Local and State Agencies
During the Bush Administration, State and local agencies started to see that their efforts to protect the border were affecting its security and affecting the communities, it increased crime in the cities along the border, the cost of immigration services increased, also border violence cause a mass warning and travel restrictions. The Secure Border Initiative (SBI) instated a program that would work with all corrections departments in identifying illegal immigrants in prisons so that they would be deported because they were being released into the United States after their sentenced had ended (Carafano, 2005). Border and Smart security began to be addressed apart of this process were the number of agents hired, the fencing built, the technology used. Border security was vital to make communities feel safe and addressed the policies and programs in place. A prime example of smart border security happened in 2006, when the Bush Administration requested an increase of 6,000 Border Patrol agents and wanted it done by December 31, 2008, this increase was to bring the overall number of border patrol agents to 18,000 by 2009, according to Carafano (2005). Another program known to pair government agencies together like state, federal and local law enforcement officials with Law enforcement officials from other countries is known as the Border Enforcement Security Taskforce (BEST). BEST was designed so that all agencies share crucial information and be able to act as a team to share relevant information, such as crime along the border. In 2006 Congress enacted another agency to fight terrorism known as The Secure Fence Act (SFA). SFA directed The Department of Homeland Security (DHS) to build fencing along 670 miles along the United States border hoping this would help with security. According, to O’Sullivan (2011), The Department of Homeland Security ended the fencing project abruptly, because the government had realized that this project had already cost the United States millions and was estimated to cost another billion to finish. Also, The Department of Homeland Security through a better cheaper approach would be a country to country project. As of 2011, according to O’Sullivan, the fence is only operational along 53 miles of the Arizona border. The Department of Homeland Security planned to practice using “commercially available surveillance measures, unmanned drones, thermal imaging, and other equipment. in the rest of Arizona’s border for border security (O’Sullivan 2011).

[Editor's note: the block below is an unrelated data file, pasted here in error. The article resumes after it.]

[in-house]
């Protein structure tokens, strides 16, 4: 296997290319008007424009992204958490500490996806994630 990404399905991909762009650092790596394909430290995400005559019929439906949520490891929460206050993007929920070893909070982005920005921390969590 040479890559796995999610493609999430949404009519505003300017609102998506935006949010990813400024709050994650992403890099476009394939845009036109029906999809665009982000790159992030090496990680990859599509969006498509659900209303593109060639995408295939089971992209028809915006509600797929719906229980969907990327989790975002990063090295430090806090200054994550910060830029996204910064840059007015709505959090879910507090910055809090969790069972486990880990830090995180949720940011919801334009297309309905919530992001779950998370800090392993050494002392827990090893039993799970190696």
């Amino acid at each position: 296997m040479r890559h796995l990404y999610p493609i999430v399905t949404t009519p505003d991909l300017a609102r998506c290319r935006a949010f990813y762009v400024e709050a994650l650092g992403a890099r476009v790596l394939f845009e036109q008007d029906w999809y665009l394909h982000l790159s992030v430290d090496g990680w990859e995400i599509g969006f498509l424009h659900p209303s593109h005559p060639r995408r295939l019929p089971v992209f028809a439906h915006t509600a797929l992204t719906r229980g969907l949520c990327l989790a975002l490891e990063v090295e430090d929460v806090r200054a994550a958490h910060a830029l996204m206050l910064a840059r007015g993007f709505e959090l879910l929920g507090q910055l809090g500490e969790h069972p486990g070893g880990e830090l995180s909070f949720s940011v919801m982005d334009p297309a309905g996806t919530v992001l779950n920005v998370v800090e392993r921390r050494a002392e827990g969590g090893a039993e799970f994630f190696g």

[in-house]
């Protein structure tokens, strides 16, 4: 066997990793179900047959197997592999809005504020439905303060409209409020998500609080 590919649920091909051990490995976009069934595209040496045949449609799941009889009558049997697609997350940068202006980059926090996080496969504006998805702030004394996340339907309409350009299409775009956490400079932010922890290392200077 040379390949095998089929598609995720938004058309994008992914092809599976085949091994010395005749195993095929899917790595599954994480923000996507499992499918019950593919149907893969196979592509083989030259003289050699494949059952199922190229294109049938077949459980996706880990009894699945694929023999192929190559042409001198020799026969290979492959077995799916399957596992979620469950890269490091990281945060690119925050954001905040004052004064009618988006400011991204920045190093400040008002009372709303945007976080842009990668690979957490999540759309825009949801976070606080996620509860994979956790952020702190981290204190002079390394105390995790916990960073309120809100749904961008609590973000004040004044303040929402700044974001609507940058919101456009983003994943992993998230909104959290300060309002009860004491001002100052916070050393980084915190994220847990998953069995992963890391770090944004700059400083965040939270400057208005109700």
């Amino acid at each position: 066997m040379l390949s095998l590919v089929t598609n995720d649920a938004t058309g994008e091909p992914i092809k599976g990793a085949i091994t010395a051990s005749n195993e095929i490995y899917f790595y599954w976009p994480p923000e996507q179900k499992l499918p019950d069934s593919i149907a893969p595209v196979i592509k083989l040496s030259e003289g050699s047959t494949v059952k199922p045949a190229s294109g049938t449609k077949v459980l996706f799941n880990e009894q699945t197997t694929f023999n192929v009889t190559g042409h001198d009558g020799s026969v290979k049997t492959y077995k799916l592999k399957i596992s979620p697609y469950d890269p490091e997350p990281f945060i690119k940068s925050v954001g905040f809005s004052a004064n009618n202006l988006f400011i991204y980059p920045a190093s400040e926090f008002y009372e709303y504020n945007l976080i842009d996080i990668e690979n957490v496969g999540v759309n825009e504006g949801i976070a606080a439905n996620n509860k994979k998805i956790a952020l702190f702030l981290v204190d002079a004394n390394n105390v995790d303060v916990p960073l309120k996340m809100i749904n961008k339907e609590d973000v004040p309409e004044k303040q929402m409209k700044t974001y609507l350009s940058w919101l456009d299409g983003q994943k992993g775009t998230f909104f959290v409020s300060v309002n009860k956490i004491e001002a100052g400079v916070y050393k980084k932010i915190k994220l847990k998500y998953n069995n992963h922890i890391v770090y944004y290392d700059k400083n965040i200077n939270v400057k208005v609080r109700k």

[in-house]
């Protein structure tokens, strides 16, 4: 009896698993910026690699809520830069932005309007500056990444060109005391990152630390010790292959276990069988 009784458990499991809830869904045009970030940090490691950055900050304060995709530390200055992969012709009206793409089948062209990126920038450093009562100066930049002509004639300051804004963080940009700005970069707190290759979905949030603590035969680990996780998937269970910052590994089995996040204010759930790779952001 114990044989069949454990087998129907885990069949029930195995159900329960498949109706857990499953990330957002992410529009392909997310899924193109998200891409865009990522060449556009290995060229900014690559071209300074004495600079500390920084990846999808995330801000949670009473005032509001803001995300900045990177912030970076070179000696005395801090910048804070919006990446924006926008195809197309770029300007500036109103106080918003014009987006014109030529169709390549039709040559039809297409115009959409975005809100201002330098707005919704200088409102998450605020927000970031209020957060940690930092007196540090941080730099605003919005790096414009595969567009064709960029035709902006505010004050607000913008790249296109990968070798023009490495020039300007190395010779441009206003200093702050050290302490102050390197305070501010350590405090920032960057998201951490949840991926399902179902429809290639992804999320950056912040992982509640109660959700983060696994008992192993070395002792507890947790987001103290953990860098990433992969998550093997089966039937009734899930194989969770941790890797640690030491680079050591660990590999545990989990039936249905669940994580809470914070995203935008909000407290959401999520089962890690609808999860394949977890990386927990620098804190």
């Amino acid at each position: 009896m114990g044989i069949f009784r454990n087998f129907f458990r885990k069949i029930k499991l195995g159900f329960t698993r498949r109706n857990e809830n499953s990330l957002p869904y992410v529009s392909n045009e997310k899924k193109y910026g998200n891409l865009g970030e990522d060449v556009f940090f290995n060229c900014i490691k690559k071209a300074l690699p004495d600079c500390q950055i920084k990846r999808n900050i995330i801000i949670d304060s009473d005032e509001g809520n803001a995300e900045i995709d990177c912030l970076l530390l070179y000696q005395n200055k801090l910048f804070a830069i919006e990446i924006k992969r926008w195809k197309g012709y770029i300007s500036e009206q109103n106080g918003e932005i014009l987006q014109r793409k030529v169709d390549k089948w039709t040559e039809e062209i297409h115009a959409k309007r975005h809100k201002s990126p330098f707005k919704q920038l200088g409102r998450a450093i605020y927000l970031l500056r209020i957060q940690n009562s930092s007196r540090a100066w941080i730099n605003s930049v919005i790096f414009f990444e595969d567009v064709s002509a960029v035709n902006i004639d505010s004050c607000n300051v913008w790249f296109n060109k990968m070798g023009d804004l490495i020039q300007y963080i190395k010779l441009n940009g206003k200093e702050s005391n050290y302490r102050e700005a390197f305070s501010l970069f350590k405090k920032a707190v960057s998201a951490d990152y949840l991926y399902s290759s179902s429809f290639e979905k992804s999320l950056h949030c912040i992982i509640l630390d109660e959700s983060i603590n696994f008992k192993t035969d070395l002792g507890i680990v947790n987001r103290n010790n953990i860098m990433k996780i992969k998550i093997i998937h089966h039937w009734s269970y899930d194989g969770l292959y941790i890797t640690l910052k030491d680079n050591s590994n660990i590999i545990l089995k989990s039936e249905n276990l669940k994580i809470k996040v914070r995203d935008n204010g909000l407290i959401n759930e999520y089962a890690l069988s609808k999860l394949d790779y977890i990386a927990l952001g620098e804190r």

Profiling after 9/11